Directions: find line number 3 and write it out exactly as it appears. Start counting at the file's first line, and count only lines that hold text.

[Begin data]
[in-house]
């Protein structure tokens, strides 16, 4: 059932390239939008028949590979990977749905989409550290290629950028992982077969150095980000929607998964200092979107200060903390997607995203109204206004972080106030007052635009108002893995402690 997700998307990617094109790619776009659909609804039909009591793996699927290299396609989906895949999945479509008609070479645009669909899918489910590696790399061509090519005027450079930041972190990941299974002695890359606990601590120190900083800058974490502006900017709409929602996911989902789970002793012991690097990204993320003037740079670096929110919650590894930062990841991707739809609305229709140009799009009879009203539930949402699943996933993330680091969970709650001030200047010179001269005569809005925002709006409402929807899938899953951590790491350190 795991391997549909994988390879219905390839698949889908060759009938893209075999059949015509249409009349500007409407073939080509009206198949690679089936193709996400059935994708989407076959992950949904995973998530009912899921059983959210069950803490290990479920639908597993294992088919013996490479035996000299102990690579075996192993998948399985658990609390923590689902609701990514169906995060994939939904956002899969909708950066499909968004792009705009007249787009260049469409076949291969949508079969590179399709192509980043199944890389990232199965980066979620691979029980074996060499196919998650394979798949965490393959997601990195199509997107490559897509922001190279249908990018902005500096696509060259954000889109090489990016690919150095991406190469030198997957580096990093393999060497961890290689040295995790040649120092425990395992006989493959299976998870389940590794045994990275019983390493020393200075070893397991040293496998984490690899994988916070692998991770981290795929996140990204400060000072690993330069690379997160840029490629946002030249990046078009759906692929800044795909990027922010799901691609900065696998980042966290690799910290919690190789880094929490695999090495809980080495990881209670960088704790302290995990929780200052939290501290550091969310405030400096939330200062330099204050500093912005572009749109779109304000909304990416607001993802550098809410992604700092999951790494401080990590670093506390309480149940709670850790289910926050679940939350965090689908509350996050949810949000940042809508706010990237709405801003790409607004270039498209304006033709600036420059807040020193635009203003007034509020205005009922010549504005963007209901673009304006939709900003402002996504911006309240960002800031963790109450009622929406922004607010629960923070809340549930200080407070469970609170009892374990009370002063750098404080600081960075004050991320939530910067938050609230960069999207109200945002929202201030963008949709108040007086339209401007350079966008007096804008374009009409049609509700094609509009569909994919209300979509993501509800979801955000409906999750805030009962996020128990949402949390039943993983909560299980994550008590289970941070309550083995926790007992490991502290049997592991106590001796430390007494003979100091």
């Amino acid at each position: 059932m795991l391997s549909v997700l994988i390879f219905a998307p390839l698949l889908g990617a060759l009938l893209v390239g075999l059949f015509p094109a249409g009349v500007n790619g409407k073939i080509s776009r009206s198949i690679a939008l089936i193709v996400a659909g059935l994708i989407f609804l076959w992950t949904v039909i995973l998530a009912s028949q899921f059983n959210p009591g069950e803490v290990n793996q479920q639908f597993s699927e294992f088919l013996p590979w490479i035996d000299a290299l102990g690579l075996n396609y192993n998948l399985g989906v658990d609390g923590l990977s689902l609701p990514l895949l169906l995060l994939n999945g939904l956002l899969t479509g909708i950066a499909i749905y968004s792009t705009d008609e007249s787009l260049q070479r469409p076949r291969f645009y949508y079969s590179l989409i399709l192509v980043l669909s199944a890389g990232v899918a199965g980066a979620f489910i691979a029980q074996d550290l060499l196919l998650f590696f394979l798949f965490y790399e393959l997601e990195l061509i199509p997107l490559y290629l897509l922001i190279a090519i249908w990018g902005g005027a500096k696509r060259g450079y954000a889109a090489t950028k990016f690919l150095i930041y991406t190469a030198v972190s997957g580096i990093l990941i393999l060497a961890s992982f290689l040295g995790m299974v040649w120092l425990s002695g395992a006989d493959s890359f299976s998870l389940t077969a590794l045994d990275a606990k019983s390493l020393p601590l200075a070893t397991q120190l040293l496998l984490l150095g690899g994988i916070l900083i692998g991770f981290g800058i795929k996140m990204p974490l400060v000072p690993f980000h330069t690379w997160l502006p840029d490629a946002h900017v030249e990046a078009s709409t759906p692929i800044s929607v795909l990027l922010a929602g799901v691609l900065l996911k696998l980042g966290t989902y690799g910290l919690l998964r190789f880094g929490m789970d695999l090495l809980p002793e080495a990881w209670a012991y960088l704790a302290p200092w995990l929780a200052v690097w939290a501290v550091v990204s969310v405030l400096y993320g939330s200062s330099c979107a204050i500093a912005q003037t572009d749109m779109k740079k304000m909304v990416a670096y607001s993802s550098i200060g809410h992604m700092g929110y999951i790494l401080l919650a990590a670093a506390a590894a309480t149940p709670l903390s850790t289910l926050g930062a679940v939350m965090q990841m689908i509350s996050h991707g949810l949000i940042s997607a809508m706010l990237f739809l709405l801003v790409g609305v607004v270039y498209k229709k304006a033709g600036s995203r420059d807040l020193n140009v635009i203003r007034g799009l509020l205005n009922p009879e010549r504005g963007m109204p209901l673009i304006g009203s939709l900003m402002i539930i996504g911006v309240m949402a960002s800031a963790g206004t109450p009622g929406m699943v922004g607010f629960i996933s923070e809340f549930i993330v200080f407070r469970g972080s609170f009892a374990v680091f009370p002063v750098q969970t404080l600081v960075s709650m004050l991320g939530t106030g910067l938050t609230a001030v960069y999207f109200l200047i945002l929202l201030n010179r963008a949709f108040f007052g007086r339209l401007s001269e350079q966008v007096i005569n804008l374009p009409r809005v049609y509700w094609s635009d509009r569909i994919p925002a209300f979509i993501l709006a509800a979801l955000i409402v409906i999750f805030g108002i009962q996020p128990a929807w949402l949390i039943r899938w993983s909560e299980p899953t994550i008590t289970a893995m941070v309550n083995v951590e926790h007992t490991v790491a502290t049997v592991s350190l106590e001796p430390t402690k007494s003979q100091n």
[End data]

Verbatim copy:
């Amino acid at each position: 059932m795991l391997s549909v997700l994988i390879f219905a998307p390839l698949l889908g990617a060759l009938l893209v390239g075999l059949f015509p094109a249409g009349v500007n790619g409407k073939i080509s776009r009206s198949i690679a939008l089936i193709v996400a659909g059935l994708i989407f609804l076959w992950t949904v039909i995973l998530a009912s028949q899921f059983n959210p009591g069950e803490v290990n793996q479920q639908f597993s699927e294992f088919l013996p590979w490479i035996d000299a290299l102990g690579l075996n396609y192993n998948l399985g989906v658990d609390g923590l990977s689902l609701p990514l895949l169906l995060l994939n999945g939904l956002l899969t479509g909708i950066a499909i749905y968004s792009t705009d008609e007249s787009l260049q070479r469409p076949r291969f645009y949508y079969s590179l989409i399709l192509v980043l669909s199944a890389g990232v899918a199965g980066a979620f489910i691979a029980q074996d550290l060499l196919l998650f590696f394979l798949f965490y790399e393959l997601e990195l061509i199509p997107l490559y290629l897509l922001i190279a090519i249908w990018g902005g005027a500096k696509r060259g450079y954000a889109a090489t950028k990016f690919l150095i930041y991406t190469a030198v972190s997957g580096i990093l990941i393999l060497a961890s992982f290689l040295g995790m299974v040649w120092l425990s002695g395992a006989d493959s890359f299976s998870l389940t077969a590794l045994d990275a606990k019983s390493l020393p601590l200075a070893t397991q120190l040293l496998l984490l150095g690899g994988i916070l900083i692998g991770f981290g800058i795929k996140m990204p974490l400060v000072p690993f980000h330069t690379w997160l502006p840029d490629a946002h900017v030249e990046a078009s709409t759906p692929i800044s929607v795909l990027l922010a929602g799901v691609l900065l996911k696998l980042g966290t989902y690799g910290l919690l998964r190789f880094g929490m789970d695999l090495l809980p002793e080495a990881w209670a012991y960088l704790a302290p200092w995990l929780a200052v690097w939290a501290v550091v990204s969310v405030l400096y993320g939330s200062s330099c979107a204050i500093a912005q003037t572009d749109m779109k740079k304000m909304v990416a670096y607001s993802s550098i200060g809410h992604m700092g929110y999951i790494l401080l919650a990590a670093a506390a590894a309480t149940p709670l903390s850790t289910l926050g930062a679940v939350m965090q990841m689908i509350s996050h991707g949810l949000i940042s997607a809508m706010l990237f739809l709405l801003v790409g609305v607004v270039y498209k229709k304006a033709g600036s995203r420059d807040l020193n140009v635009i203003r007034g799009l509020l205005n009922p009879e010549r504005g963007m109204p209901l673009i304006g009203s939709l900003m402002i539930i996504g911006v309240m949402a960002s800031a963790g206004t109450p009622g929406m699943v922004g607010f629960i996933s923070e809340f549930i993330v200080f407070r469970g972080s609170f009892a374990v680091f009370p002063v750098q969970t404080l600081v960075s709650m004050l991320g939530t106030g910067l938050t609230a001030v960069y999207f109200l200047i945002l929202l201030n010179r963008a949709f108040f007052g007086r339209l401007s001269e350079q966008v007096i005569n804008l374009p009409r809005v049609y509700w094609s635009d509009r569909i994919p925002a209300f979509i993501l709006a509800a979801l955000i409402v409906i999750f805030g108002i009962q996020p128990a929807w949402l949390i039943r899938w993983s909560e299980p899953t994550i008590t289970a893995m941070v309550n083995v951590e926790h007992t490991v790491a502290t049997v592991s350190l106590e001796p430390t402690k007494s003979q100091n």